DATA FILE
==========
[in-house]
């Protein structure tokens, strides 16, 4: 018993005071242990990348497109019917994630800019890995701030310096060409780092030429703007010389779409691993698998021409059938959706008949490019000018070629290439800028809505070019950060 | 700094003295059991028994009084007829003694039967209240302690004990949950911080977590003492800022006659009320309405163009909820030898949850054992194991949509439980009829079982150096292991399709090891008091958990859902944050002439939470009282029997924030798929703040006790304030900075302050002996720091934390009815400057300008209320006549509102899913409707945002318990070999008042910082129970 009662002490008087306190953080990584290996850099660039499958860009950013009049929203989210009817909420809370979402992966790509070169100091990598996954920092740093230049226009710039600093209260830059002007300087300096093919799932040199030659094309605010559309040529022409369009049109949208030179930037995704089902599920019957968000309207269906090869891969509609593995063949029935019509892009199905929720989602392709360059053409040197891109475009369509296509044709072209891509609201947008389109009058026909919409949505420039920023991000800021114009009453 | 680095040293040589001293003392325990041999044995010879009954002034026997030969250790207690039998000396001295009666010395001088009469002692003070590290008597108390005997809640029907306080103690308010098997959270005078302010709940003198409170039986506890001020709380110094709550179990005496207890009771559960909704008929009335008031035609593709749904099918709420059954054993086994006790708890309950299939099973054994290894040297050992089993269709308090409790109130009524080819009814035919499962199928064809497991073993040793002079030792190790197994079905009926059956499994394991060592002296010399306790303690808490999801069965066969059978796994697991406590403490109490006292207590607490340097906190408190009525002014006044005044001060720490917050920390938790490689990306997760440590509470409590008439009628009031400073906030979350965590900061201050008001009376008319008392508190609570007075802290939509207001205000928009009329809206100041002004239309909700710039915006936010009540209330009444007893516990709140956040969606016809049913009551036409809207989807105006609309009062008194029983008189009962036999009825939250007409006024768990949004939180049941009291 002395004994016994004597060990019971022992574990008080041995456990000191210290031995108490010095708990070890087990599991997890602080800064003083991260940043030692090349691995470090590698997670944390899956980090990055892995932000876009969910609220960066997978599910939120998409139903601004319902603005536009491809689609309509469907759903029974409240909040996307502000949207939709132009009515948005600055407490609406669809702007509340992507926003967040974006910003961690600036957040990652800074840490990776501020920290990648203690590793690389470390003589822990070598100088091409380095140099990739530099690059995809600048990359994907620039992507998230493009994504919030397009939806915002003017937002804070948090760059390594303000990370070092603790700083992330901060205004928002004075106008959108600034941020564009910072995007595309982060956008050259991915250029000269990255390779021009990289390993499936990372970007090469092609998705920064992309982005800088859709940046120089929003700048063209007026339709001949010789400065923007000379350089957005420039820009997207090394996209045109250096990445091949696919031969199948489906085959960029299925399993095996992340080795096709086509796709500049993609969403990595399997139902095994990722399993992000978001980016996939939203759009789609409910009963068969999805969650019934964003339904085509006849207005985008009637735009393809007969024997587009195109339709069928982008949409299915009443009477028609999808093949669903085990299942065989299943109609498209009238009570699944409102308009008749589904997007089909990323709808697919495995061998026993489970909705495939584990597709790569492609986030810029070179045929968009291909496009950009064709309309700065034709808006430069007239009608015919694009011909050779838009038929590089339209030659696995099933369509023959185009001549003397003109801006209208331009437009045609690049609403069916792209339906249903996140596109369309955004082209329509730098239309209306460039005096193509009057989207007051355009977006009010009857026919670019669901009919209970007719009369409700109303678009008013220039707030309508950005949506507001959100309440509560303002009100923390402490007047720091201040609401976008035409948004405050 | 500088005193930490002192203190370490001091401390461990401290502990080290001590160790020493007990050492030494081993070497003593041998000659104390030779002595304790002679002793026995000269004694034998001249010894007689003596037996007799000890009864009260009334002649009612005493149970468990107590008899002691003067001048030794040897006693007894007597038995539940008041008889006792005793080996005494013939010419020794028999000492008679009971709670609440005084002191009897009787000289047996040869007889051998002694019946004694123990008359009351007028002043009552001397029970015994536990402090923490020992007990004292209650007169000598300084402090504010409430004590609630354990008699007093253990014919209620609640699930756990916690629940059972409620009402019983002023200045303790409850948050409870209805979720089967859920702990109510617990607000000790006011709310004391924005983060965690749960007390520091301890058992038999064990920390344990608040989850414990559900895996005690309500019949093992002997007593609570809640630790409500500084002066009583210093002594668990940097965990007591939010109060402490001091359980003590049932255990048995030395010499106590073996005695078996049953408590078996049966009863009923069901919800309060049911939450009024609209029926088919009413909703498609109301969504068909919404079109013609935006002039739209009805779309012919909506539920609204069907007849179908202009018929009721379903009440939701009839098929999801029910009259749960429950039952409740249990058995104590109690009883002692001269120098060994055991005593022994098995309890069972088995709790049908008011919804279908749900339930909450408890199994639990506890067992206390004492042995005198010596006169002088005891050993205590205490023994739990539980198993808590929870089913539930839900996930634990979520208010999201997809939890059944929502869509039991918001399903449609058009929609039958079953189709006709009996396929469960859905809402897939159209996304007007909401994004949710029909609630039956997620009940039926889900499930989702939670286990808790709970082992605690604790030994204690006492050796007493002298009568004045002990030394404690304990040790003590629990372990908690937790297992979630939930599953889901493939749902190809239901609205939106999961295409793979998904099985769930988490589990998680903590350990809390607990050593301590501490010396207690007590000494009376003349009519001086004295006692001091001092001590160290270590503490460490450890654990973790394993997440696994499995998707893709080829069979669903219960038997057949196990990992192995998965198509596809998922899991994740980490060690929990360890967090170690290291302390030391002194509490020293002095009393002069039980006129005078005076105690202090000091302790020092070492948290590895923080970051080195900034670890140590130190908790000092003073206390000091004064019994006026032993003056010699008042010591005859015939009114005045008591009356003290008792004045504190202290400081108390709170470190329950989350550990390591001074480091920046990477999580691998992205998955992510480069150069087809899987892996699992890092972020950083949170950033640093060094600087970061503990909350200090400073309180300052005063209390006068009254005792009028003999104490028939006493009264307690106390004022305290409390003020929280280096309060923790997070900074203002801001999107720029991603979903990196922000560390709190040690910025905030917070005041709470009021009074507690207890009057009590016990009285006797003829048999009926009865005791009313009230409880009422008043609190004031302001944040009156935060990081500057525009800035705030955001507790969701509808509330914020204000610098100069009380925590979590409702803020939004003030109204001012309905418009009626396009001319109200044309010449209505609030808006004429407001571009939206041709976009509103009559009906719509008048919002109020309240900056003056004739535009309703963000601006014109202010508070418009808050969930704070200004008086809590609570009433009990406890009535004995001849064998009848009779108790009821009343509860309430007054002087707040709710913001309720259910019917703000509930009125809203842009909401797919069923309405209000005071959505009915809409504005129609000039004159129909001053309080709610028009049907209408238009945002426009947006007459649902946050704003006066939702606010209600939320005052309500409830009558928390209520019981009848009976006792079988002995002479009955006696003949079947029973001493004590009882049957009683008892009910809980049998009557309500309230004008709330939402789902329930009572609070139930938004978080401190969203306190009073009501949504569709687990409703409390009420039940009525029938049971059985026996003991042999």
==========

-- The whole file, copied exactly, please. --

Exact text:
[in-house]
């Protein structure tokens, strides 16, 4: 018993005071242990990348497109019917994630800019890995701030310096060409780092030429703007010389779409691993698998021409059938959706008949490019000018070629290439800028809505070019950060 | 700094003295059991028994009084007829003694039967209240302690004990949950911080977590003492800022006659009320309405163009909820030898949850054992194991949509439980009829079982150096292991399709090891008091958990859902944050002439939470009282029997924030798929703040006790304030900075302050002996720091934390009815400057300008209320006549509102899913409707945002318990070999008042910082129970 009662002490008087306190953080990584290996850099660039499958860009950013009049929203989210009817909420809370979402992966790509070169100091990598996954920092740093230049226009710039600093209260830059002007300087300096093919799932040199030659094309605010559309040529022409369009049109949208030179930037995704089902599920019957968000309207269906090869891969509609593995063949029935019509892009199905929720989602392709360059053409040197891109475009369509296509044709072209891509609201947008389109009058026909919409949505420039920023991000800021114009009453 | 680095040293040589001293003392325990041999044995010879009954002034026997030969250790207690039998000396001295009666010395001088009469002692003070590290008597108390005997809640029907306080103690308010098997959270005078302010709940003198409170039986506890001020709380110094709550179990005496207890009771559960909704008929009335008031035609593709749904099918709420059954054993086994006790708890309950299939099973054994290894040297050992089993269709308090409790109130009524080819009814035919499962199928064809497991073993040793002079030792190790197994079905009926059956499994394991060592002296010399306790303690808490999801069965066969059978796994697991406590403490109490006292207590607490340097906190408190009525002014006044005044001060720490917050920390938790490689990306997760440590509470409590008439009628009031400073906030979350965590900061201050008001009376008319008392508190609570007075802290939509207001205000928009009329809206100041002004239309909700710039915006936010009540209330009444007893516990709140956040969606016809049913009551036409809207989807105006609309009062008194029983008189009962036999009825939250007409006024768990949004939180049941009291 002395004994016994004597060990019971022992574990008080041995456990000191210290031995108490010095708990070890087990599991997890602080800064003083991260940043030692090349691995470090590698997670944390899956980090990055892995932000876009969910609220960066997978599910939120998409139903601004319902603005536009491809689609309509469907759903029974409240909040996307502000949207939709132009009515948005600055407490609406669809702007509340992507926003967040974006910003961690600036957040990652800074840490990776501020920290990648203690590793690389470390003589822990070598100088091409380095140099990739530099690059995809600048990359994907620039992507998230493009994504919030397009939806915002003017937002804070948090760059390594303000990370070092603790700083992330901060205004928002004075106008959108600034941020564009910072995007595309982060956008050259991915250029000269990255390779021009990289390993499936990372970007090469092609998705920064992309982005800088859709940046120089929003700048063209007026339709001949010789400065923007000379350089957005420039820009997207090394996209045109250096990445091949696919031969199948489906085959960029299925399993095996992340080795096709086509796709500049993609969403990595399997139902095994990722399993992000978001980016996939939203759009789609409910009963068969999805969650019934964003339904085509006849207005985008009637735009393809007969024997587009195109339709069928982008949409299915009443009477028609999808093949669903085990299942065989299943109609498209009238009570699944409102308009008749589904997007089909990323709808697919495995061998026993489970909705495939584990597709790569492609986030810029070179045929968009291909496009950009064709309309700065034709808006430069007239009608015919694009011909050779838009038929590089339209030659696995099933369509023959185009001549003397003109801006209208331009437009045609690049609403069916792209339906249903996140596109369309955004082209329509730098239309209306460039005096193509009057989207007051355009977006009010009857026919670019669901009919209970007719009369409700109303678009008013220039707030309508950005949506507001959100309440509560303002009100923390402490007047720091201040609401976008035409948004405050 | 500088005193930490002192203190370490001091401390461990401290502990080290001590160790020493007990050492030494081993070497003593041998000659104390030779002595304790002679002793026995000269004694034998001249010894007689003596037996007799000890009864009260009334002649009612005493149970468990107590008899002691003067001048030794040897006693007894007597038995539940008041008889006792005793080996005494013939010419020794028999000492008679009971709670609440005084002191009897009787000289047996040869007889051998002694019946004694123990008359009351007028002043009552001397029970015994536990402090923490020992007990004292209650007169000598300084402090504010409430004590609630354990008699007093253990014919209620609640699930756990916690629940059972409620009402019983002023200045303790409850948050409870209805979720089967859920702990109510617990607000000790006011709310004391924005983060965690749960007390520091301890058992038999064990920390344990608040989850414990559900895996005690309500019949093992002997007593609570809640630790409500500084002066009583210093002594668990940097965990007591939010109060402490001091359980003590049932255990048995030395010499106590073996005695078996049953408590078996049966009863009923069901919800309060049911939450009024609209029926088919009413909703498609109301969504068909919404079109013609935006002039739209009805779309012919909506539920609204069907007849179908202009018929009721379903009440939701009839098929999801029910009259749960429950039952409740249990058995104590109690009883002692001269120098060994055991005593022994098995309890069972088995709790049908008011919804279908749900339930909450408890199994639990506890067992206390004492042995005198010596006169002088005891050993205590205490023994739990539980198993808590929870089913539930839900996930634990979520208010999201997809939890059944929502869509039991918001399903449609058009929609039958079953189709006709009996396929469960859905809402897939159209996304007007909401994004949710029909609630039956997620009940039926889900499930989702939670286990808790709970082992605690604790030994204690006492050796007493002298009568004045002990030394404690304990040790003590629990372990908690937790297992979630939930599953889901493939749902190809239901609205939106999961295409793979998904099985769930988490589990998680903590350990809390607990050593301590501490010396207690007590000494009376003349009519001086004295006692001091001092001590160290270590503490460490450890654990973790394993997440696994499995998707893709080829069979669903219960038997057949196990990992192995998965198509596809998922899991994740980490060690929990360890967090170690290291302390030391002194509490020293002095009393002069039980006129005078005076105690202090000091302790020092070492948290590895923080970051080195900034670890140590130190908790000092003073206390000091004064019994006026032993003056010699008042010591005859015939009114005045008591009356003290008792004045504190202290400081108390709170470190329950989350550990390591001074480091920046990477999580691998992205998955992510480069150069087809899987892996699992890092972020950083949170950033640093060094600087970061503990909350200090400073309180300052005063209390006068009254005792009028003999104490028939006493009264307690106390004022305290409390003020929280280096309060923790997070900074203002801001999107720029991603979903990196922000560390709190040690910025905030917070005041709470009021009074507690207890009057009590016990009285006797003829048999009926009865005791009313009230409880009422008043609190004031302001944040009156935060990081500057525009800035705030955001507790969701509808509330914020204000610098100069009380925590979590409702803020939004003030109204001012309905418009009626396009001319109200044309010449209505609030808006004429407001571009939206041709976009509103009559009906719509008048919002109020309240900056003056004739535009309703963000601006014109202010508070418009808050969930704070200004008086809590609570009433009990406890009535004995001849064998009848009779108790009821009343509860309430007054002087707040709710913001309720259910019917703000509930009125809203842009909401797919069923309405209000005071959505009915809409504005129609000039004159129909001053309080709610028009049907209408238009945002426009947006007459649902946050704003006066939702606010209600939320005052309500409830009558928390209520019981009848009976006792079988002995002479009955006696003949079947029973001493004590009882049957009683008892009910809980049998009557309500309230004008709330939402789902329930009572609070139930938004978080401190969203306190009073009501949504569709687990409703409390009420039940009525029938049971059985026996003991042999």